The five weeks I spent traveling throughout Australia and New Zealand was incredible. I met so many new people, learned so much about myself and my resilience and gave myself a new mindset. If anything, I truly overcame my hesitancy of flying and air travel (but still thanked the Lord every time I landed safely somewhere). Being over 10,000 miles away from my safety net and everyone I knew was hard, but it also forced me outside of my comfort zone. When I put myself outside of my comfort zone, I excelled.
During that time I listened to a lot of music that served as therapy, and I realized that this was the first time that it felt okay for me to be truly vulnerable Subsequently, music made me more in touch with my emotions and allowed me to have a different outlook on certain situations. I was more self-aware and cognizant of my .environment, the people with whom I surrounded myself and what I wanted out of life.
I definitely put my health and fitness on the backburner when I was in my relationship. There is a common belief that people put on weight during long-term relationships, especially after college, which could not have rung more true for me. Subconsciously, I was so unhappy with myself, my relationship and my situation that I was binge-eating and not caring about how I looked because I didn’t need to. That led to increased weight gain.
It wasn’t until I saw a photo of myself that I realized how heavy I had become. Mind you, I have always been on the thinner side, but my face was fuller and I was on the road to a true “dad-bod,” which was beyond unflattering. I was having to constantly buy clothing in larger sizes, and it was a nightmare.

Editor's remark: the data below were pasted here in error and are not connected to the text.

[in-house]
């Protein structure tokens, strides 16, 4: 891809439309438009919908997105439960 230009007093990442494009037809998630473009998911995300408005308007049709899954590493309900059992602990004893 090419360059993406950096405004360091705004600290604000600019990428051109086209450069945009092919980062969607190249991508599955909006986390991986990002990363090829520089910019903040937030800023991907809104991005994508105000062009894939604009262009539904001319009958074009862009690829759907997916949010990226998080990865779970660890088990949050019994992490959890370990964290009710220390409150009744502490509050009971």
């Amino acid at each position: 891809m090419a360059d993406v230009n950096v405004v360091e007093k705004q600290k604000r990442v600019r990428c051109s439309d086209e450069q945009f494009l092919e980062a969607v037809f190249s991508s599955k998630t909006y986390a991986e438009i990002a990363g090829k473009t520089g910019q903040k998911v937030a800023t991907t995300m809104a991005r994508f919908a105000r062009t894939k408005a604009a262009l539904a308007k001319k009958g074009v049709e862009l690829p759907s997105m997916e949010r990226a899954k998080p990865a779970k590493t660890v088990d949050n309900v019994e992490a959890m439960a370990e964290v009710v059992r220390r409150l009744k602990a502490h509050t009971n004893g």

That is when I stopped saying “no” to working out and started saying “yes.” While my first experience with group workouts at Orange Theory ended poorly, I had found a new place that I could push my limits and get a great workout at the same time.
Every time I went to 9Round, however, I felt like I was at home, and I was seeing the results. Of course, it was a great combination of working out and diet, but it was also boosting my self-confidence. On top of that, I was appreciating the feedback I was getting from people about how good I looked and that I was in the best shape of my life.
Continuously, because I was in such good shape, I started running. Running not only served as a therapeutic way to clear my head, but also a way to maintain my exercise. In addition, I was a platform to share an interest with many of my friends that didn’t involve drinking and eating. Since my breakup and my willingness to say “yes”, I have done a handful of 5Ks and other fun runs, and I have managed to beat my time each and every time I complete them.
Up until my breakup, my life had been in second gear and closely resembled the lyrics to the theme song from “Friends.”
Once I started saying “yes,” I started giving myself the opportunity to grow, to learn and to become a better version of who I am. This past year, if it wasn’t for my friends who encouraged me to say “yes,” I don’t know if I would have made it through.
Like my girl Kelly Clarkson says, “Since u been gone, I can breathe for the first time.”